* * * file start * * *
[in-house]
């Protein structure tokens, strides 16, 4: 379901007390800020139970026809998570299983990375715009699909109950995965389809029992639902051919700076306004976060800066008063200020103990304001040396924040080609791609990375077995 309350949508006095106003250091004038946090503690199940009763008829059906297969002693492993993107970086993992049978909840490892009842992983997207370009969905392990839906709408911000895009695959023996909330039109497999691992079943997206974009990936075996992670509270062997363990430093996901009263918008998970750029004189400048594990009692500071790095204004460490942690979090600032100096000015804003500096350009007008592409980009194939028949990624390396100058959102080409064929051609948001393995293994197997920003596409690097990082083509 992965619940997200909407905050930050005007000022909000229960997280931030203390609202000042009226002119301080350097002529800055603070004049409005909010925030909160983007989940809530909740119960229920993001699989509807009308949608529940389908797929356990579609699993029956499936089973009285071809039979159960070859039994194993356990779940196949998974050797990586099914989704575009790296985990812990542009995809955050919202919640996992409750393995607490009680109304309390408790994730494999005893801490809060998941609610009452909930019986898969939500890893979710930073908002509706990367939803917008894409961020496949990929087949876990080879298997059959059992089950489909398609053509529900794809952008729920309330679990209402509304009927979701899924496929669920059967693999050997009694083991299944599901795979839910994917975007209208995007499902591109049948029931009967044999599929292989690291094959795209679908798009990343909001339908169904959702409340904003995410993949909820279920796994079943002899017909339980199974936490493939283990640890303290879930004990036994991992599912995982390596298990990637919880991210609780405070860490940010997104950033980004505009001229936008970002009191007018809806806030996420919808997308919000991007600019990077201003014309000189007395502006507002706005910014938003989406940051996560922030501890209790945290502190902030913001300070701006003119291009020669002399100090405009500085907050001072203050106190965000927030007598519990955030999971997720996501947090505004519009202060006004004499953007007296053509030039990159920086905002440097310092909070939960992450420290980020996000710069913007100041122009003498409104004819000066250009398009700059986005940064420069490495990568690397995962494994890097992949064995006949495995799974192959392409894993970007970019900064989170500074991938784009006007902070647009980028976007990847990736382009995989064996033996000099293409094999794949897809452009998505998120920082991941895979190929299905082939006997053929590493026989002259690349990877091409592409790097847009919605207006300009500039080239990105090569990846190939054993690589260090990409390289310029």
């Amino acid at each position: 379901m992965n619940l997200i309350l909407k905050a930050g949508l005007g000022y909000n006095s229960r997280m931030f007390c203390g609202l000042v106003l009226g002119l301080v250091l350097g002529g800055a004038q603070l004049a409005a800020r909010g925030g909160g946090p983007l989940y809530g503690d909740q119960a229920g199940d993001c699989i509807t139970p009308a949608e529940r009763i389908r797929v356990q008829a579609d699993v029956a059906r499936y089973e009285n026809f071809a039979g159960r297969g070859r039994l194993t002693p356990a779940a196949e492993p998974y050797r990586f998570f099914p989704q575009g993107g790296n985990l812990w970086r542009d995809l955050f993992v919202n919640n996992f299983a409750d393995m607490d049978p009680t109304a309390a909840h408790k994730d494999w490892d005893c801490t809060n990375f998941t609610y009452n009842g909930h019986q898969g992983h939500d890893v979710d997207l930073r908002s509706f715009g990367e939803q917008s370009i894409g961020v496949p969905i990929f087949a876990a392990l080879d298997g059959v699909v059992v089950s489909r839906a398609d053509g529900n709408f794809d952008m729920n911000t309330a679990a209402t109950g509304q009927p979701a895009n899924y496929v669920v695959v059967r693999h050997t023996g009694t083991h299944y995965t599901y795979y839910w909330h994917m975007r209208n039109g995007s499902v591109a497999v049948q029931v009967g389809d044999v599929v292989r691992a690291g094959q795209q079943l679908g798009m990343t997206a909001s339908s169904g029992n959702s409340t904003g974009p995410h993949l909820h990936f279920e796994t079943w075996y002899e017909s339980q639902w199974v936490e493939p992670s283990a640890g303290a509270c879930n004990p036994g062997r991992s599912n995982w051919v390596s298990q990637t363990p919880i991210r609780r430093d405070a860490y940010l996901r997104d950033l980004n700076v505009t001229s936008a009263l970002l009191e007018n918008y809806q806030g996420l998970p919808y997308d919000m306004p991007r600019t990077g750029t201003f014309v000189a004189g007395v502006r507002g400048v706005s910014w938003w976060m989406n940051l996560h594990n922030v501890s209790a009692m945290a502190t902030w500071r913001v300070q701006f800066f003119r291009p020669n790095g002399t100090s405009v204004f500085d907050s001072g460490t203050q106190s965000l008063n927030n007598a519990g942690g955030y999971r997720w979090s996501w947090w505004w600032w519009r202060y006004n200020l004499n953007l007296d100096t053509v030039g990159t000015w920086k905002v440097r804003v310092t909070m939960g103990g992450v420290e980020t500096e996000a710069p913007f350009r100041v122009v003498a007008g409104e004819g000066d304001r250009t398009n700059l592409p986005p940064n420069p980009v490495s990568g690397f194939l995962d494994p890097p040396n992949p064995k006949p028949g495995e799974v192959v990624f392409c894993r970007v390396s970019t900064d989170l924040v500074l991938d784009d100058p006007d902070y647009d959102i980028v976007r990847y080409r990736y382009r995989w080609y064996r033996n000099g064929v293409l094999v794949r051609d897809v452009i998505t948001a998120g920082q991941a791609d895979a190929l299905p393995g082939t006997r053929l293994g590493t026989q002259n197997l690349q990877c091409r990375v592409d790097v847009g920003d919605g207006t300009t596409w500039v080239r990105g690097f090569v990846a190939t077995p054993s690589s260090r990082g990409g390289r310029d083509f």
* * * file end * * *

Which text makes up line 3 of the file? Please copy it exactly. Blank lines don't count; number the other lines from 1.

């Amino acid at each position: 379901m992965n619940l997200i309350l909407k905050a930050g949508l005007g000022y909000n006095s229960r997280m931030f007390c203390g609202l000042v106003l009226g002119l301080v250091l350097g002529g800055a004038q603070l004049a409005a800020r909010g925030g909160g946090p983007l989940y809530g503690d909740q119960a229920g199940d993001c699989i509807t139970p009308a949608e529940r009763i389908r797929v356990q008829a579609d699993v029956a059906r499936y089973e009285n026809f071809a039979g159960r297969g070859r039994l194993t002693p356990a779940a196949e492993p998974y050797r990586f998570f099914p989704q575009g993107g790296n985990l812990w970086r542009d995809l955050f993992v919202n919640n996992f299983a409750d393995m607490d049978p009680t109304a309390a909840h408790k994730d494999w490892d005893c801490t809060n990375f998941t609610y009452n009842g909930h019986q898969g992983h939500d890893v979710d997207l930073r908002s509706f715009g990367e939803q917008s370009i894409g961020v496949p969905i990929f087949a876990a392990l080879d298997g059959v699909v059992v089950s489909r839906a398609d053509g529900n709408f794809d952008m729920n911000t309330a679990a209402t109950g509304q009927p979701a895009n899924y496929v669920v695959v059967r693999h050997t023996g009694t083991h299944y995965t599901y795979y839910w909330h994917m975007r209208n039109g995007s499902v591109a497999v049948q029931v009967g389809d044999v599929v292989r691992a690291g094959q795209q079943l679908g798009m990343t997206a909001s339908s169904g029992n959702s409340t904003g974009p995410h993949l909820h990936f279920e796994t079943w075996y002899e017909s339980q639902w199974v936490e493939p992670s283990a640890g303290a509270c879930n004990p036994g062997r991992s599912n995982w051919v390596s298990q990637t363990p919880i991210r609780r430093d405070a860490y940010l996901r997104d950033l980004n700076v505009t001229s936008a009263l970002l009191e007018n918008y809806q806030g996420l998970p919808y997308d919000m306004p991007r600019t990077g750029t201003f014309v000189a004189g007395v502006r507002g400048v706005s910014w938003w976060m989406n940051l996560h594990n922030v501890s209790a009692m945290a502190t902030w500071r913001v300070q701006f800066f003119r291009p020669n790095g002399t100090s405009v204004f500085d907050s001072g460490t203050q106190s965000l008063n927030n007598a519990g942690g955030y999971r997720w979090s996501w947090w505004w600032w519009r202060y006004n200020l004499n953007l007296d100096t053509v030039g990159t000015w920086k905002v440097r804003v310092t909070m939960g103990g992450v420290e980020t500096e996000a710069p913007f350009r100041v122009v003498a007008g409104e004819g000066d304001r250009t398009n700059l592409p986005p940064n420069p980009v490495s990568g690397f194939l995962d494994p890097p040396n992949p064995k006949p028949g495995e799974v192959v990624f392409c894993r970007v390396s970019t900064d989170l924040v500074l991938d784009d100058p006007d902070y647009d959102i980028v976007r990847y080409r990736y382009r995989w080609y064996r033996n000099g064929v293409l094999v794949r051609d897809v452009i998505t948001a998120g920082q991941a791609d895979a190929l299905p393995g082939t006997r053929l293994g590493t026989q002259n197997l690349q990877c091409r990375v592409d790097v847009g920003d919605g207006t300009t596409w500039v080239r990105g690097f090569v990846a190939t077995p054993s690589s260090r990082g990409g390289r310029d083509f």